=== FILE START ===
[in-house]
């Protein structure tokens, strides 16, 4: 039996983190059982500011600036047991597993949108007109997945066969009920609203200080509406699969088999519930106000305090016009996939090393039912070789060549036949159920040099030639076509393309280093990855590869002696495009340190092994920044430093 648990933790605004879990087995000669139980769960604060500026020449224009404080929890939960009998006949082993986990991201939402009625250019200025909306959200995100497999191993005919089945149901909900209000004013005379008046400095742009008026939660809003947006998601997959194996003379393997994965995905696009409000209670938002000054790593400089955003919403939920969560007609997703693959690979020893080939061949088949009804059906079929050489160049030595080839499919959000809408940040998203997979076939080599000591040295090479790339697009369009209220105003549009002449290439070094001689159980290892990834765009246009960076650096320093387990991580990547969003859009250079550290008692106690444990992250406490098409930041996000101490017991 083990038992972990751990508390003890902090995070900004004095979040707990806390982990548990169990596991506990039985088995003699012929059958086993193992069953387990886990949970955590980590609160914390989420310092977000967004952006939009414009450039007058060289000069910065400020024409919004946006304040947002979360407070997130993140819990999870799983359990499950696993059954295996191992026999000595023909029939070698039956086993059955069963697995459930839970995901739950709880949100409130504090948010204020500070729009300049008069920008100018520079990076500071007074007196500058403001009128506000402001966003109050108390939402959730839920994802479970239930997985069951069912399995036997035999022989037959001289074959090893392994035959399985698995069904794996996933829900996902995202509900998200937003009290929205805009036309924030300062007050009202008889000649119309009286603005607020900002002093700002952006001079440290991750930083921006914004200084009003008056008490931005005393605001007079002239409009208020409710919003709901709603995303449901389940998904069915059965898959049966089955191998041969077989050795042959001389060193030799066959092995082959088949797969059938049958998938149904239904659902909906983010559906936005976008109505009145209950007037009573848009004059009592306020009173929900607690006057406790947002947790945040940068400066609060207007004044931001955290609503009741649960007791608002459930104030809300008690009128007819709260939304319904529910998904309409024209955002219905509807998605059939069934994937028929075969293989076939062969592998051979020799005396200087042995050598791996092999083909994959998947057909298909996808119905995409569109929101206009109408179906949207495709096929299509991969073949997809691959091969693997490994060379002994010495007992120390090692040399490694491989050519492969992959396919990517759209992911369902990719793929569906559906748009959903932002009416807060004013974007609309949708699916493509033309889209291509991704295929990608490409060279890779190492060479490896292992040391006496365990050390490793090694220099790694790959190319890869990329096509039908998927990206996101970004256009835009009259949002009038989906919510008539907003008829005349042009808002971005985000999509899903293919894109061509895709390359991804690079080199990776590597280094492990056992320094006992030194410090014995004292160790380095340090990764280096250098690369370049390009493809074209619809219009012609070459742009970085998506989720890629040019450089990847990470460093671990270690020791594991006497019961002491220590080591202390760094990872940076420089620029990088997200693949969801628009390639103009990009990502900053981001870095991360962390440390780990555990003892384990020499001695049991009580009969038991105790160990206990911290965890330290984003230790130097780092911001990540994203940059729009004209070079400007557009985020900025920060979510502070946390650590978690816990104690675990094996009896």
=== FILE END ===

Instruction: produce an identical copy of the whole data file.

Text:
[in-house]
């Protein structure tokens, strides 16, 4: 039996983190059982500011600036047991597993949108007109997945066969009920609203200080509406699969088999519930106000305090016009996939090393039912070789060549036949159920040099030639076509393309280093990855590869002696495009340190092994920044430093 648990933790605004879990087995000669139980769960604060500026020449224009404080929890939960009998006949082993986990991201939402009625250019200025909306959200995100497999191993005919089945149901909900209000004013005379008046400095742009008026939660809003947006998601997959194996003379393997994965995905696009409000209670938002000054790593400089955003919403939920969560007609997703693959690979020893080939061949088949009804059906079929050489160049030595080839499919959000809408940040998203997979076939080599000591040295090479790339697009369009209220105003549009002449290439070094001689159980290892990834765009246009960076650096320093387990991580990547969003859009250079550290008692106690444990992250406490098409930041996000101490017991 083990038992972990751990508390003890902090995070900004004095979040707990806390982990548990169990596991506990039985088995003699012929059958086993193992069953387990886990949970955590980590609160914390989420310092977000967004952006939009414009450039007058060289000069910065400020024409919004946006304040947002979360407070997130993140819990999870799983359990499950696993059954295996191992026999000595023909029939070698039956086993059955069963697995459930839970995901739950709880949100409130504090948010204020500070729009300049008069920008100018520079990076500071007074007196500058403001009128506000402001966003109050108390939402959730839920994802479970239930997985069951069912399995036997035999022989037959001289074959090893392994035959399985698995069904794996996933829900996902995202509900998200937003009290929205805009036309924030300062007050009202008889000649119309009286603005607020900002002093700002952006001079440290991750930083921006914004200084009003008056008490931005005393605001007079002239409009208020409710919003709901709603995303449901389940998904069915059965898959049966089955191998041969077989050795042959001389060193030799066959092995082959088949797969059938049958998938149904239904659902909906983010559906936005976008109505009145209950007037009573848009004059009592306020009173929900607690006057406790947002947790945040940068400066609060207007004044931001955290609503009741649960007791608002459930104030809300008690009128007819709260939304319904529910998904309409024209955002219905509807998605059939069934994937028929075969293989076939062969592998051979020799005396200087042995050598791996092999083909994959998947057909298909996808119905995409569109929101206009109408179906949207495709096929299509991969073949997809691959091969693997490994060379002994010495007992120390090692040399490694491989050519492969992959396919990517759209992911369902990719793929569906559906748009959903932002009416807060004013974007609309949708699916493509033309889209291509991704295929990608490409060279890779190492060479490896292992040391006496365990050390490793090694220099790694790959190319890869990329096509039908998927990206996101970004256009835009009259949002009038989906919510008539907003008829005349042009808002971005985000999509899903293919894109061509895709390359991804690079080199990776590597280094492990056992320094006992030194410090014995004292160790380095340090990764280096250098690369370049390009493809074209619809219009012609070459742009970085998506989720890629040019450089990847990470460093671990270690020791594991006497019961002491220590080591202390760094990872940076420089620029990088997200693949969801628009390639103009990009990502900053981001870095991360962390440390780990555990003892384990020499001695049991009580009969038991105790160990206990911290965890330290984003230790130097780092911001990540994203940059729009004209070079400007557009985020900025920060979510502070946390650590978690816990104690675990094996009896």